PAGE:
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Re: Tipping
« Reply #21 on: June 11, 2008, 09:02:01 PM »
As a somewhat regular foregoer, it never dawned on me that the acts were paid by the management.  I always assumed the performers were doing it FOR the money they collected after each show.

Just to clarify...

A great many renaissance faire stage performers are full-time, professional entertainers. Performing is the only way that we make our living. After watching these performances and seeing the dollar bills get dropped into the hats...along with the loose pocket change...and even the occasional religious advertisement that is disguised to look like money...do you really think that we could possibly make a living without getting paid by the festival management?

Some of us travel great distances to get to the faires, so that we can perform and entertain the patrons. With the price and gas, food and everything else going up and daily rates staying the same...it sometimes makes it really tough to continue in the festival market. That is why it is really important that patrons continue to show their generous support for ALL of the performers. Without the support of the patrons and fans, there are very few acts that could survive.

WOW...I seem to have offended you.  I was merely pointing out that I've always tipped as I thought that was how the performers made their money.  As I've never been a performer at a faire, I have NO idea what it costs.  I'll continue to tip, regardless of what they're paid or by whom, as I always enjoy the shows and it just seems the right thing to do.

Offline Sir Francis Drake

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Re: Tipping
« Reply #22 on: June 28, 2008, 03:03:54 AM »
Tipping is always a 'hot' issue and IMO the biggest difference factoring into is the faire itself. I have been part of faires that paid each act one fee regardless of what type of act, the perceived danger level, number of performers etc. And I have been on faires where there was a varying scale of pay depending on such things as level of notability, perceived danger, length and number of performances and so on; and down to getting paid nothing but what you can get in the hat.

Faires that have been around a long time tend to do better in tips generally than newer faires; just as newer acts sometimes can take a bit to find a niche among the people.

That is why for full time faire performers tend to do one of two things; travel to a lot of different faires, or if lucky, getting long run contracts at the bigger faires.

For me, I am part-time performer, and have a full-time jobfor the necessary stuff. Tipping with me is more out of politeness and enjoyment of the show then a fiscal need. However, when I am watching someone else's show I always tip somethingso at the very least I acknowledge a fellow performer(s) skill and effort.

Like I have heard from performers all over through the years, and our show says pretty much the same; bottom line tip what you can truly afford and if you truly cannot that is fine, but please do come tell us if you enjoyed our performance regardless of tipping.
Master of the Golden Hinde
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In Service to HRM Queen Elizabeth I

Offline Lady Renee Buchanan

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Re: Tipping
« Reply #23 on: June 28, 2008, 08:22:03 AM »
When we went to Jubilee Olde English Faire last weekend, after a show, I went up with a few dollars and looked for the hat.  There wasn't one, so I asked.  The performers told me that since the faire was held in a State Park, on state property they weren't able to pass the hat.  So I would be guessing that they were paid a decent wage by the faire management.  At least, I hope so!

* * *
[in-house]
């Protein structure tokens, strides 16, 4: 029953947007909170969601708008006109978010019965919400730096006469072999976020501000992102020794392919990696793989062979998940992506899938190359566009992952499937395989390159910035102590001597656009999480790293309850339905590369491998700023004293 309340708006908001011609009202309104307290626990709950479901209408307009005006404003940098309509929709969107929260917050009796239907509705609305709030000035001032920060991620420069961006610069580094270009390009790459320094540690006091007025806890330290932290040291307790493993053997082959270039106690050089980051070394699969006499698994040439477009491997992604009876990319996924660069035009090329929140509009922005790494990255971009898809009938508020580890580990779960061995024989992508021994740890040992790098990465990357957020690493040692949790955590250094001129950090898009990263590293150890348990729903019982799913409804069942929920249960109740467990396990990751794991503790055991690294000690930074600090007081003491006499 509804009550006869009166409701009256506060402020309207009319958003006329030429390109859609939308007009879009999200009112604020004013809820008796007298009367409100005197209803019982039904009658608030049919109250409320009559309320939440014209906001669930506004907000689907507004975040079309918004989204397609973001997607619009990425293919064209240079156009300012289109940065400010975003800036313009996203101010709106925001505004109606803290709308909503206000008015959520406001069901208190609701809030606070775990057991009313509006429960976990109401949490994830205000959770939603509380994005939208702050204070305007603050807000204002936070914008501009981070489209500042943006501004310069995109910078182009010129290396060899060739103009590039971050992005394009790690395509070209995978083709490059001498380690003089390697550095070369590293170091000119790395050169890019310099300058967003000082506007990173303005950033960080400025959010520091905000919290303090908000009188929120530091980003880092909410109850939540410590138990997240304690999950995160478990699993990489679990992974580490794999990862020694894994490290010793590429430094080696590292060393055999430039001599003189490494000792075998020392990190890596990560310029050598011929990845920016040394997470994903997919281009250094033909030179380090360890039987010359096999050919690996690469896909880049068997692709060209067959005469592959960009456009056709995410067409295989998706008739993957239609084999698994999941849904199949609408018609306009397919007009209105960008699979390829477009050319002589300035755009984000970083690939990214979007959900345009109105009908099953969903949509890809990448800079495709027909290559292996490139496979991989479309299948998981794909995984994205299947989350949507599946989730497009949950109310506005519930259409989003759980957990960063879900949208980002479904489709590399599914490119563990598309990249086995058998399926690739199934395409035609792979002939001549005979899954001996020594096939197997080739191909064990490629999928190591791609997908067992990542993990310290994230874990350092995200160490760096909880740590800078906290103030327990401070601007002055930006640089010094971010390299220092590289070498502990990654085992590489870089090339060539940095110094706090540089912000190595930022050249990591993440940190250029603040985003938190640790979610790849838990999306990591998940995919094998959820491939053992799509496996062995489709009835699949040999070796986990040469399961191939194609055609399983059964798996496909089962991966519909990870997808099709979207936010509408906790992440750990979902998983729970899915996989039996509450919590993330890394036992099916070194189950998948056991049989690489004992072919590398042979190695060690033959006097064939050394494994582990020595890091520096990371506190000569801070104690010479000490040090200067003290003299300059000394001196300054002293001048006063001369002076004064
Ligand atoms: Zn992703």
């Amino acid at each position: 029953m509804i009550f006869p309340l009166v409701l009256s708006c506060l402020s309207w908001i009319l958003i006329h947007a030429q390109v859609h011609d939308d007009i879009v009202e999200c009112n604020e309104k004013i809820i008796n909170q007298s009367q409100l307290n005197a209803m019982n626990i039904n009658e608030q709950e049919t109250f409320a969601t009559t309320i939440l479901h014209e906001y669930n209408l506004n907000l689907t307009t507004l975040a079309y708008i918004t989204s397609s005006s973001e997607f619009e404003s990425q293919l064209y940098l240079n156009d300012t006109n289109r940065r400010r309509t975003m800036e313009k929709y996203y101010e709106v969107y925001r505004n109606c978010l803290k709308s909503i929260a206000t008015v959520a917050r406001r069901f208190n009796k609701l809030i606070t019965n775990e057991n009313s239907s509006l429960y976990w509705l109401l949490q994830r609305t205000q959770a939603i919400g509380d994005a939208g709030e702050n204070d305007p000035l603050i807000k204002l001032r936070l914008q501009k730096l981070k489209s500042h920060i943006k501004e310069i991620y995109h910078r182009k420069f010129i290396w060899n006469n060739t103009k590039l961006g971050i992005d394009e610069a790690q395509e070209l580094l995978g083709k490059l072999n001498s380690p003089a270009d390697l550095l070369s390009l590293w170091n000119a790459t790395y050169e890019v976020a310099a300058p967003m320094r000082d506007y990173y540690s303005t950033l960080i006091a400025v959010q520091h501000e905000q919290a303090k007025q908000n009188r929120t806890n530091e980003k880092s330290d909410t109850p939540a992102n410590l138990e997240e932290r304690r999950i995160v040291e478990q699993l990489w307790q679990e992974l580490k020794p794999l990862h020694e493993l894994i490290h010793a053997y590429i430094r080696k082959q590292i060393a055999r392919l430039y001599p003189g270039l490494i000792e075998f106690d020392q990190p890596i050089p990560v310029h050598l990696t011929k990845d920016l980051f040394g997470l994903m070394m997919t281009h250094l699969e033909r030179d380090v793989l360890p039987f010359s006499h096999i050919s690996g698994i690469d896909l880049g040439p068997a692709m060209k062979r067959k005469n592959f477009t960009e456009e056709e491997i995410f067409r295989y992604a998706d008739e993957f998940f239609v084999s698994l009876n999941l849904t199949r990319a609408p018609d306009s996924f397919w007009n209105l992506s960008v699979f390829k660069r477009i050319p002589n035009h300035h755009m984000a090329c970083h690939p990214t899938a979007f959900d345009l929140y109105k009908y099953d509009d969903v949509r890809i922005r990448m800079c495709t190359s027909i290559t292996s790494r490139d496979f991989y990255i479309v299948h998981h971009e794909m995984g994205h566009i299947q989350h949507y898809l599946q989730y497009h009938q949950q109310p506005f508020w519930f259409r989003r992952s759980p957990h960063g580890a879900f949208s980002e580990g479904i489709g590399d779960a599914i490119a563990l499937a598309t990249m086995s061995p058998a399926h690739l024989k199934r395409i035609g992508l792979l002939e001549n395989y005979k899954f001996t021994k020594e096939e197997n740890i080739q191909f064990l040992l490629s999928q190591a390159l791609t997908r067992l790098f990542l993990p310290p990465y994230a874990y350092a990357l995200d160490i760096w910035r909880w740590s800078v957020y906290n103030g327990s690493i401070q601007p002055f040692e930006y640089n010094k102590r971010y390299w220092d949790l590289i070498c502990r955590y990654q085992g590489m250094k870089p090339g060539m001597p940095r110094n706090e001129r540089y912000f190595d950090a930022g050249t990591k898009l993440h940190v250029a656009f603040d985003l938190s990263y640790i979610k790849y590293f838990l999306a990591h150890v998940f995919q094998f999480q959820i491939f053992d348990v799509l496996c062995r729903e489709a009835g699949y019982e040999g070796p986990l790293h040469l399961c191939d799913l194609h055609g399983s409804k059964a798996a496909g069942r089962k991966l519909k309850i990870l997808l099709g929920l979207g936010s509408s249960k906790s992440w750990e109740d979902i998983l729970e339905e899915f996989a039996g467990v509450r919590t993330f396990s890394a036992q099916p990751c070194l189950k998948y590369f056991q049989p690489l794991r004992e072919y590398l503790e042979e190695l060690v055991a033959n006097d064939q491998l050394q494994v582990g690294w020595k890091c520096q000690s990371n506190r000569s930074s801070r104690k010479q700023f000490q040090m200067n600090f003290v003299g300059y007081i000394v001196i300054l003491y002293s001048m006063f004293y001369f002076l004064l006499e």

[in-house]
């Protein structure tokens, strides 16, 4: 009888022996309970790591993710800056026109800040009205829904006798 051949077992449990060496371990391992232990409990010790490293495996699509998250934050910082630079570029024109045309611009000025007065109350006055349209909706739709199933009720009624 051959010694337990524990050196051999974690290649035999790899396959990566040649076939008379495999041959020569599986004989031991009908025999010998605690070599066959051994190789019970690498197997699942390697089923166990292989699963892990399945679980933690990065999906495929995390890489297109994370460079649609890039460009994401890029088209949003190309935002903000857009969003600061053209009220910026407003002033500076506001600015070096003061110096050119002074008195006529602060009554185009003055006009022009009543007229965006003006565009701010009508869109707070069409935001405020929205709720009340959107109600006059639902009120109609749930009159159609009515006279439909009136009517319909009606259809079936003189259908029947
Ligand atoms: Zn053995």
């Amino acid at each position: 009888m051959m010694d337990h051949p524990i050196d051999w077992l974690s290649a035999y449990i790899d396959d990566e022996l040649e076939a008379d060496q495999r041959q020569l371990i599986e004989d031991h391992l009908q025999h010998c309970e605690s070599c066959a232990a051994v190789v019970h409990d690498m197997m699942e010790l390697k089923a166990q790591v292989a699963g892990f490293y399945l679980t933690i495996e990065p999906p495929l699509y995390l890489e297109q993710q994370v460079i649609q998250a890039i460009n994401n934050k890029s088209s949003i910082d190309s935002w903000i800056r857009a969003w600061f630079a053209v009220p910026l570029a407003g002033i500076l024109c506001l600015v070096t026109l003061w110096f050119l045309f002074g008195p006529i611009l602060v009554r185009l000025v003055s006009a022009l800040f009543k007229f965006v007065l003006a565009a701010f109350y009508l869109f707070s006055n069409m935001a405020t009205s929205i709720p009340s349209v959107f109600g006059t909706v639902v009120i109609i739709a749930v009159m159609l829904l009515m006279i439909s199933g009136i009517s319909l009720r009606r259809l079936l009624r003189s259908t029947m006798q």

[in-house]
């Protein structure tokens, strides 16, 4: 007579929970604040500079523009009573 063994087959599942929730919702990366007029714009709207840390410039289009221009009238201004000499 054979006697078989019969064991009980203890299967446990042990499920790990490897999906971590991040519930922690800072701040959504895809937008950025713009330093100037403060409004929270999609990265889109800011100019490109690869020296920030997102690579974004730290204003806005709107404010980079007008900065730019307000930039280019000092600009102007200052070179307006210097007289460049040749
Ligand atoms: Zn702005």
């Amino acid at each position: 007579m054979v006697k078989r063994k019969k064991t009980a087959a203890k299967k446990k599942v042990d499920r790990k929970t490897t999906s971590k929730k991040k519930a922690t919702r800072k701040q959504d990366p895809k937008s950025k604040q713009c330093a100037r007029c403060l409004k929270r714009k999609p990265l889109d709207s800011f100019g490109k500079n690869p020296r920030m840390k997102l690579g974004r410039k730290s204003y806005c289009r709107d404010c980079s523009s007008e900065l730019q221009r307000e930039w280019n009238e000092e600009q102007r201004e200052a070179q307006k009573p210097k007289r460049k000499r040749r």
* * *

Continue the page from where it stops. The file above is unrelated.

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Offline Terry Griffith

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Re: Tipping
« Reply #24 on: June 28, 2008, 10:02:36 PM »
A humorous side note:

Last year, we were doing a promotional for the Pittsburgh Renaissance Festival at the Pittsburgh Zoo.  Not the kind of place nor situation where it would be appropriate to put out a hat and expect tips.  It was hot.  Very hot.  since I am a singer I need to keep my throat wet and water is the lubricant of the vocal chords.  Not to mention I was wearing a dublet of considerable weight and working hard playing guitar and singing.  I was not near the other performers or the Zoo administration which was taking care of our needs so I had to buy a bottle of water.  I poured it into my goblet and placed it in the cup older attached to my mic stand.  The water cost me $250 for the bottle but it was cold and did the t'roat a world of good.

A group of kids all about 15 stopped to listen to my music and seemed to appreciate what I was doing.  After a couple of songs, they decided to move along.  Two of them came over to me and proudly tossed a couple of quarters into my goblet.  I made .50 but lost $250.

Some days it doesn't pay to chew through the leather straps.
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Offline Nevik

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Re: Tipping
« Reply #25 on: July 27, 2008, 02:25:53 PM »
Emerald is correct.  Musical acts can bring in good money.  I used to work with one that did quite well despite having members who couldn't play very well (if at all) or wouldn't put forth much effort (just didn't care).  The five-piece band could pull in as much as 1-3 thousand per person, per weekend, selling hundreds and hundreds of CD's (up to around 800 units per weekend).  The CD's weren't that well made, didn't cost that much to produce (around $1 per unit to press), and turned great profits.   Tips could be huge and could add hundreds of dollars to your pocket each weekend.  We know comedy acts that could bring in much more than that, btw.  :-)